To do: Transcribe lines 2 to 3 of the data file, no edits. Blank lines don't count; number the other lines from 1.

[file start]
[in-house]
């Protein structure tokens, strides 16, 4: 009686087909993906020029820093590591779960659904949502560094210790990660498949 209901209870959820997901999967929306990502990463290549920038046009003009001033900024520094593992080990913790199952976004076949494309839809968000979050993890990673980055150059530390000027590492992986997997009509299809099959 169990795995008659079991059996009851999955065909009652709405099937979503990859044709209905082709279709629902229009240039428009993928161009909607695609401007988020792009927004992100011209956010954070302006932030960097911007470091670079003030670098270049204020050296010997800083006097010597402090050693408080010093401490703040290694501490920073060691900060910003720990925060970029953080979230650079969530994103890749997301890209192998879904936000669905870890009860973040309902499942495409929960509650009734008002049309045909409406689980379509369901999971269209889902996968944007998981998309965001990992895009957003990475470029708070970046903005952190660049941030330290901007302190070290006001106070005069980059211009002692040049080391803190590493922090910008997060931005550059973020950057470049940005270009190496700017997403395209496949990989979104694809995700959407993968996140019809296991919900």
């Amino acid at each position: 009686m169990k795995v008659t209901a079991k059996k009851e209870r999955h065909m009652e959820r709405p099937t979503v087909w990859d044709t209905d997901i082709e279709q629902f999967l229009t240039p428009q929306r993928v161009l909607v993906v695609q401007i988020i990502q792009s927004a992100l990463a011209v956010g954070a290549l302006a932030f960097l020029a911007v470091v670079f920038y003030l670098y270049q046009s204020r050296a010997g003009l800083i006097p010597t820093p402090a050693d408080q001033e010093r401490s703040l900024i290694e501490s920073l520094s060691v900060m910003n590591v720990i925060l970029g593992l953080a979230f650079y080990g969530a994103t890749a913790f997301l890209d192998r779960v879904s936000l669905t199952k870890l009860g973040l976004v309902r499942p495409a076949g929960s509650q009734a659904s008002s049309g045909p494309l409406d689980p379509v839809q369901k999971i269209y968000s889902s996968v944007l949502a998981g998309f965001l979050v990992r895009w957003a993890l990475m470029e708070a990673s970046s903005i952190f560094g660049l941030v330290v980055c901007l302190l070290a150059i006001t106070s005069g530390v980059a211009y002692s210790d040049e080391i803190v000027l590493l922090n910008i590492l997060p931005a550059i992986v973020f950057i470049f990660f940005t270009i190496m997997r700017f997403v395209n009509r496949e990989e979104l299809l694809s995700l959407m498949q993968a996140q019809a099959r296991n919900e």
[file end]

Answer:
């Protein structure tokens, strides 16, 4: 009686087909993906020029820093590591779960659904949502560094210790990660498949 209901209870959820997901999967929306990502990463290549920038046009003009001033900024520094593992080990913790199952976004076949494309839809968000979050993890990673980055150059530390000027590492992986997997009509299809099959 169990795995008659079991059996009851999955065909009652709405099937979503990859044709209905082709279709629902229009240039428009993928161009909607695609401007988020792009927004992100011209956010954070302006932030960097911007470091670079003030670098270049204020050296010997800083006097010597402090050693408080010093401490703040290694501490920073060691900060910003720990925060970029953080979230650079969530994103890749997301890209192998879904936000669905870890009860973040309902499942495409929960509650009734008002049309045909409406689980379509369901999971269209889902996968944007998981998309965001990992895009957003990475470029708070970046903005952190660049941030330290901007302190070290006001106070005069980059211009002692040049080391803190590493922090910008997060931005550059973020950057470049940005270009190496700017997403395209496949990989979104694809995700959407993968996140019809296991919900």
């Amino acid at each position: 009686m169990k795995v008659t209901a079991k059996k009851e209870r999955h065909m009652e959820r709405p099937t979503v087909w990859d044709t209905d997901i082709e279709q629902f999967l229009t240039p428009q929306r993928v161009l909607v993906v695609q401007i988020i990502q792009s927004a992100l990463a011209v956010g954070a290549l302006a932030f960097l020029a911007v470091v670079f920038y003030l670098y270049q046009s204020r050296a010997g003009l800083i006097p010597t820093p402090a050693d408080q001033e010093r401490s703040l900024i290694e501490s920073l520094s060691v900060m910003n590591v720990i925060l970029g593992l953080a979230f650079y080990g969530a994103t890749a913790f997301l890209d192998r779960v879904s936000l669905t199952k870890l009860g973040l976004v309902r499942p495409a076949g929960s509650q009734a659904s008002s049309g045909p494309l409406d689980p379509v839809q369901k999971i269209y968000s889902s996968v944007l949502a998981g998309f965001l979050v990992r895009w957003a993890l990475m470029e708070a990673s970046s903005i952190f560094g660049l941030v330290v980055c901007l302190l070290a150059i006001t106070s005069g530390v980059a211009y002692s210790d040049e080391i803190v000027l590493l922090n910008i590492l997060p931005a550059i992986v973020f950057i470049f990660f940005t270009i190496m997997r700017f997403v395209n009509r496949e990989e979104l299809l694809s995700l959407m498949q993968a996140q019809a099959r296991n919900e």